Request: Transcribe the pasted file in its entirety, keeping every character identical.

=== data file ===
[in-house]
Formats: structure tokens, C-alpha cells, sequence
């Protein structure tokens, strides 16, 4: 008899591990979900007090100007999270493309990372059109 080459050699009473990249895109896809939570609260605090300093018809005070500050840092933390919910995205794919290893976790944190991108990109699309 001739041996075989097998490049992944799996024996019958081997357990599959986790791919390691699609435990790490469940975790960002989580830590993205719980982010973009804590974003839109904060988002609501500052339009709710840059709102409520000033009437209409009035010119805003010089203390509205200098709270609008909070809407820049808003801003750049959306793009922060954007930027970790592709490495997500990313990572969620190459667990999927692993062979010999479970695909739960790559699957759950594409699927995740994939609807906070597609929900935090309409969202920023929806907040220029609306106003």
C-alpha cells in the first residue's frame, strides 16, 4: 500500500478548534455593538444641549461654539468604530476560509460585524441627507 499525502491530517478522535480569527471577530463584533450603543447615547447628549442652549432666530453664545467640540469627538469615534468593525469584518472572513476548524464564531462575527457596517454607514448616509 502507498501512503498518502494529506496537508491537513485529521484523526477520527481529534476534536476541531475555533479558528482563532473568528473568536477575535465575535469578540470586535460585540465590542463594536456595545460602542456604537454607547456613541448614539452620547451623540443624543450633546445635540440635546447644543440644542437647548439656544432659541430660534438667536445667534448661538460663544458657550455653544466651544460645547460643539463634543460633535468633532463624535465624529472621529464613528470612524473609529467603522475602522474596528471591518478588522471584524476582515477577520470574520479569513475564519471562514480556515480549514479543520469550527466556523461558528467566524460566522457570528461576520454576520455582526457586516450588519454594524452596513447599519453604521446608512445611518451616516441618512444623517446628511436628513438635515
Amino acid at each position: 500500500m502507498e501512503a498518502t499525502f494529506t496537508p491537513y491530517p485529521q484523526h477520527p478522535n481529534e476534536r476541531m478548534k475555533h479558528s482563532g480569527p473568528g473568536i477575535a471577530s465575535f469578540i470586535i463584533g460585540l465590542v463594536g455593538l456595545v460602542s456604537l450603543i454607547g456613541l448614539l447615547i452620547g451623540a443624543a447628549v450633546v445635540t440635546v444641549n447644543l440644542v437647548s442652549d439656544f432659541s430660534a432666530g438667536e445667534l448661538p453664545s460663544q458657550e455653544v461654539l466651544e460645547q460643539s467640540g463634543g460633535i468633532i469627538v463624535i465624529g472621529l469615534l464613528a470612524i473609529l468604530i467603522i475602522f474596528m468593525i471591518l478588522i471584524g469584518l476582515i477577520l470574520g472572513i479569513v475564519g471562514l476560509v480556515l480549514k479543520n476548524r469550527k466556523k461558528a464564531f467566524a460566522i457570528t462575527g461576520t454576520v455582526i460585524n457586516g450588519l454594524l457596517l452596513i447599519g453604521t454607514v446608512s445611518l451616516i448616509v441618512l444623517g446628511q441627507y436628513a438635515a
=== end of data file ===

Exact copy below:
[in-house]
Formats: structure tokens, C-alpha cells, sequence
């Protein structure tokens, strides 16, 4: 008899591990979900007090100007999270493309990372059109 080459050699009473990249895109896809939570609260605090300093018809005070500050840092933390919910995205794919290893976790944190991108990109699309 001739041996075989097998490049992944799996024996019958081997357990599959986790791919390691699609435990790490469940975790960002989580830590993205719980982010973009804590974003839109904060988002609501500052339009709710840059709102409520000033009437209409009035010119805003010089203390509205200098709270609008909070809407820049808003801003750049959306793009922060954007930027970790592709490495997500990313990572969620190459667990999927692993062979010999479970695909739960790559699957759950594409699927995740994939609807906070597609929900935090309409969202920023929806907040220029609306106003």
C-alpha cells in the first residue's frame, strides 16, 4: 500500500478548534455593538444641549461654539468604530476560509460585524441627507 499525502491530517478522535480569527471577530463584533450603543447615547447628549442652549432666530453664545467640540469627538469615534468593525469584518472572513476548524464564531462575527457596517454607514448616509 502507498501512503498518502494529506496537508491537513485529521484523526477520527481529534476534536476541531475555533479558528482563532473568528473568536477575535465575535469578540470586535460585540465590542463594536456595545460602542456604537454607547456613541448614539452620547451623540443624543450633546445635540440635546447644543440644542437647548439656544432659541430660534438667536445667534448661538460663544458657550455653544466651544460645547460643539463634543460633535468633532463624535465624529472621529464613528470612524473609529467603522475602522474596528471591518478588522471584524476582515477577520470574520479569513475564519471562514480556515480549514479543520469550527466556523461558528467566524460566522457570528461576520454576520455582526457586516450588519454594524452596513447599519453604521446608512445611518451616516441618512444623517446628511436628513438635515
Amino acid at each position: 500500500m502507498e501512503a498518502t499525502f494529506t496537508p491537513y491530517p485529521q484523526h477520527p478522535n481529534e476534536r476541531m478548534k475555533h479558528s482563532g480569527p473568528g473568536i477575535a471577530s465575535f469578540i470586535i463584533g460585540l465590542v463594536g455593538l456595545v460602542s456604537l450603543i454607547g456613541l448614539l447615547i452620547g451623540a443624543a447628549v450633546v445635540t440635546v444641549n447644543l440644542v437647548s442652549d439656544f432659541s430660534a432666530g438667536e445667534l448661538p453664545s460663544q458657550e455653544v461654539l466651544e460645547q460643539s467640540g463634543g460633535i468633532i469627538v463624535i465624529g472621529l469615534l464613528a470612524i473609529l468604530i467603522i475602522f474596528m468593525i471591518l478588522i471584524g469584518l476582515i477577520l470574520g472572513i479569513v475564519g471562514l476560509v480556515l480549514k479543520n476548524r469550527k466556523k461558528a464564531f467566524a460566522i457570528t462575527g461576520t454576520v455582526i460585524n457586516g450588519l454594524l457596517l452596513i447599519g453604521t454607514v446608512s445611518l451616516i448616509v441618512l444623517g446628511q441627507y436628513a438635515a